Tiger Woods' victory in the Masters a month ago was a sporting earthquake.
Brooks Koepka made Bethpage Black history on Thursday in the 101st PGA Championship, and it was as if the golf world felt a slight bump in the night and turned over to go back to sleep.
The 29-year-old has become a majors monster, dominating them the way Woods once did, but with a fraction of the fanfare.
Koepka has won three of the game's biggest titles in fewer than two years, and he made No. 4 a very real possibility by shooting a stunningly good 7-under-par 63 – a course record – that gave him a one-shot lead over 28-year-old Danny Lee.
It was Woods who staved off Koepka, world No. 1 Dustin Johnson and Xander Schauffele at Augusta to win his 15th major.
The payback came quickly on Long Island,, with Koepka displaying his power and an unusually deft putting touch while his playing partner, Woods, made a pair of double bogeys and struggled on the greens in shooting a 2-over 72 that put him far behind.
The rout didn't take long to develop. Starting the morning on the 10th hole, Koepka hit his tee shot in the fairway, and after he muscled a 200-yard 5-iron onto the green, he drained a 40-foot putt for one of only seven birdies on the day there.
Woods drove into the rough, and after slashing out to the fairway, his approach went long into the deep grass, leading to a double bogey.
One hole in, Koepka led Woods by three.
Koepka, who had to overcome raucous cheering for Woods in the final round to win last year's PGA at Bellerive in St. Louis, insisted, rather convincingly, that he didn't pay much attention to the hype surrounding Woods in his first round since the Masters.
Woods didn't give the usually boisterous fans much reason to cheer, other than making a long eagle putt at the fourth that briefly put him in red numbers.
"You know what you're doing to get when you play with him," Koepka said. "Obviously, everybody in New York is going to be cheering for him, and it's going to be loud, especially when he makes a putt. You've just got to keep battling and find a way to get through it."
Koepka put on a relentless display, with three birdies on Bethpage's more difficult back nine, followed by four birdies on the other side, capped with a 32-foot make on his last hole.
Woods, who is 14 years Koepka's senior, could only marvel.
"He hit a couple of loose tee shots that ended up in good spots, but I think that was probably the highest score he could have shot today," he said.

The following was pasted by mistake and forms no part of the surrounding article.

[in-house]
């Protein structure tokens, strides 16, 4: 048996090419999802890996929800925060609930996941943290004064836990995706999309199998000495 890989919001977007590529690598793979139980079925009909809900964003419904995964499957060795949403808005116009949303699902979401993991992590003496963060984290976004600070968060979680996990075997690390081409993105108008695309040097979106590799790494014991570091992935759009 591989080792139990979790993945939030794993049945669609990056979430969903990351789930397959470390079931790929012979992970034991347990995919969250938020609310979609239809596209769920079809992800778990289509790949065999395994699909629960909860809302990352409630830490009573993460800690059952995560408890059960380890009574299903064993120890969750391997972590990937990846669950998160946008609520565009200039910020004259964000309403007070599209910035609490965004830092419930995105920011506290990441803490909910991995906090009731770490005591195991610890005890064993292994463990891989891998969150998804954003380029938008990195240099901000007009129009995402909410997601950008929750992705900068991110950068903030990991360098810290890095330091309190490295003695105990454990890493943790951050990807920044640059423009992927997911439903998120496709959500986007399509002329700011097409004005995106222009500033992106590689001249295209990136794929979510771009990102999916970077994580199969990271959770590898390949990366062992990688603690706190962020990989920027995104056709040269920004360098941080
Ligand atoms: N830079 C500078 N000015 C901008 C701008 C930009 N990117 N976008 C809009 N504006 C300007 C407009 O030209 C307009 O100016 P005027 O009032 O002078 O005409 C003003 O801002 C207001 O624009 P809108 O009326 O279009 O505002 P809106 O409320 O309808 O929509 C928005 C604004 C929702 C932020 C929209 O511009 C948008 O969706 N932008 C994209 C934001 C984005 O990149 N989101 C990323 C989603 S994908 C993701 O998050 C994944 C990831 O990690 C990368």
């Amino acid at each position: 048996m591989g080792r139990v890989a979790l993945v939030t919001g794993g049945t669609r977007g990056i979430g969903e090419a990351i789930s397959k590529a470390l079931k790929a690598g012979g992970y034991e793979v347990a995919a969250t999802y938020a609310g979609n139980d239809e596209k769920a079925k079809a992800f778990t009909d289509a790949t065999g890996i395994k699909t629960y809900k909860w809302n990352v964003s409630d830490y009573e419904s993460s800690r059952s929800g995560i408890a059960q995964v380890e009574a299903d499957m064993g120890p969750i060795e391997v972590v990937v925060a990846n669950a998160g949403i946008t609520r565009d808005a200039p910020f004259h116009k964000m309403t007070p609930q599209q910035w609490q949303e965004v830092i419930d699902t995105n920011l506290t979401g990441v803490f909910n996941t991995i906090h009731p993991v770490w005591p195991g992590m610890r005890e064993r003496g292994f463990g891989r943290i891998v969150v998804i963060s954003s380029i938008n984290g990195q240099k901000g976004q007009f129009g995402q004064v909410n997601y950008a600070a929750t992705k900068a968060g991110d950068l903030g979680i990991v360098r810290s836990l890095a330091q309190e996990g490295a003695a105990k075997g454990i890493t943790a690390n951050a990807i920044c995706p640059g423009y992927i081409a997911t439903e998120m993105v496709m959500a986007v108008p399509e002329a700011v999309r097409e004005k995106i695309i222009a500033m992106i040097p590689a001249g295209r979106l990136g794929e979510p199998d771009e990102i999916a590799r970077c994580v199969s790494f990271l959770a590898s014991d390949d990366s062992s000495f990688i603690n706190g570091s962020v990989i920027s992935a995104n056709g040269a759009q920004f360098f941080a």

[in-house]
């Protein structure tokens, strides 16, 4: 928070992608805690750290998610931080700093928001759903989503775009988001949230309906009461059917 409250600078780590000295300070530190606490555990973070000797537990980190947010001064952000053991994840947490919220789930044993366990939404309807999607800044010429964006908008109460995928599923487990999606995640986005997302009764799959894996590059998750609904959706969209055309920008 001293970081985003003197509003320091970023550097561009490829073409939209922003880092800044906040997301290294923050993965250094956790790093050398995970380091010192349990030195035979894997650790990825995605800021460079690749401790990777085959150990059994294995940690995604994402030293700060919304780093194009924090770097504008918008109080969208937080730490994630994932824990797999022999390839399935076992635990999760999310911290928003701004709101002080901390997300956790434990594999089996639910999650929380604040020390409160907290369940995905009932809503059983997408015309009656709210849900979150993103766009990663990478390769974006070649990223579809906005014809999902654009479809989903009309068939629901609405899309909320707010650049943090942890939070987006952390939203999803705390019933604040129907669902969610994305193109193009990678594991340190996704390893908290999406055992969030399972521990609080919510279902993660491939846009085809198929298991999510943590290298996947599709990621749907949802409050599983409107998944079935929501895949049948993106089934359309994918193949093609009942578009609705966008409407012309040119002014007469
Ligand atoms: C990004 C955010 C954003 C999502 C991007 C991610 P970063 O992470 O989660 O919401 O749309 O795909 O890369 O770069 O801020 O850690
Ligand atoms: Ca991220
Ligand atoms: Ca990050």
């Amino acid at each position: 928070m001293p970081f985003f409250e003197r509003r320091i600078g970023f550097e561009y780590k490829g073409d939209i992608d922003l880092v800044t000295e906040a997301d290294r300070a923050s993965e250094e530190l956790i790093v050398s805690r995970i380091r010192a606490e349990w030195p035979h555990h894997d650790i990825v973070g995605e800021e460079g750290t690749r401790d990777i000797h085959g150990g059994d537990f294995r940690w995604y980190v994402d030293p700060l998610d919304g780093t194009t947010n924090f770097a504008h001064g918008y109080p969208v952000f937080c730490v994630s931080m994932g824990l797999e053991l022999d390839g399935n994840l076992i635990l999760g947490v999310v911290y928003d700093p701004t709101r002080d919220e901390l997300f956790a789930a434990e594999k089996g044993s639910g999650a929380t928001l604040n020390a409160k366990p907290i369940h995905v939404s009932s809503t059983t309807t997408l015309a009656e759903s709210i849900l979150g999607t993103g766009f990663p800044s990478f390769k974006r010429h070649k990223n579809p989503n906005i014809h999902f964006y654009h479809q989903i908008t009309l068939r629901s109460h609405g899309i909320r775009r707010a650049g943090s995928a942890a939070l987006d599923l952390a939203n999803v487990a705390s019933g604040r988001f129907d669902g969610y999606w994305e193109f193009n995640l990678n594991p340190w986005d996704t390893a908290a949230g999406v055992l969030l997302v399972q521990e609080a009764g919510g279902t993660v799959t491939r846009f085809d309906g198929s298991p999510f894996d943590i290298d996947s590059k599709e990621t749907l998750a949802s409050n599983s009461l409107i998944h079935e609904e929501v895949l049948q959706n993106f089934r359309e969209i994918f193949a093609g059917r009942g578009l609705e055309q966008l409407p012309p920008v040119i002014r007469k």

Crazy, but true. Koepka didn't birdie either of the course's par-5s, handcuffed by a bad hook into the rough at the 516-yard fourth and a drive that found a bunker at the 13th.
Throw in a 7-foot miss for birdie at No. 11, and it seems wholly possible that Koepka could have blitzed the all-time majors scoring record of 8-under 62, recorded by Branden Grace in the 2017 British Open.
"That would have been nice to shoot 60," Koepka said with a slight smile.
Koepka's 63 marked or matched plenty of high standards. The previous low score at 83-year-old Bethpage Black was 64, and with Koepka also carding 63 in last year's PGA, he joined Vijay Singh and Greg Norman as the only players to notch that score twice in majors.
The average score in the first round at Bethpage was 73.04, or 10 strokes worse than Koepka.
"This is such a tough golf course," said Paul Casey, who shot 70. "Brooks has played an unbelievable round of golf – displayed how good he can be, how good he is."
In his run through the majors – which amounts to a total of only 22 starts – Koepka has been characterized as a man with a large chip on his shoulder because he doesn't get the attention he may deserve.
That storyline can't last, given his dominance, and the fact Koepka said Thursday his confidence is at an all-time high. Earlier in the week, he admitted he had a number in his head for how many majors he can win.
"I don't see why you can't get to double digits," Koepka said matter-of-factly. "I think you keep doing what you're supposed to do, play good, you peak at the right times.
"I think sometimes the majors are the easiest ones to win. Half the people shoot themselves out of it, and mentally, I know I can beat most of them."
If Patrick Reed said that after winning last year's Masters, he'd have been roasted like a marshmallow by fellow players and the media. But few are going to argue with the guy who won back-to-back U.S. Opens in 2017-18, becoming only the second man to do that in 66 years.
"I think over the last couple of years, it's something that everyone has gotten used to," said Rickie Fowler, who overcame a double bogey on his first hole to score 69.
Fowler, however, somewhat bristled when he was asked how close he'd have to be to catch Koepka come Sunday.
"What makes you think he's going to be leading?" Fowler responded. "I would say there's no lead really safe here. You start hitting it sideways or you get out of position, things can go different ways quick."
Fowler also offered the platitude, "The tournament can't be won on Thursday and Friday."
Koepka is just the type to prove otherwise.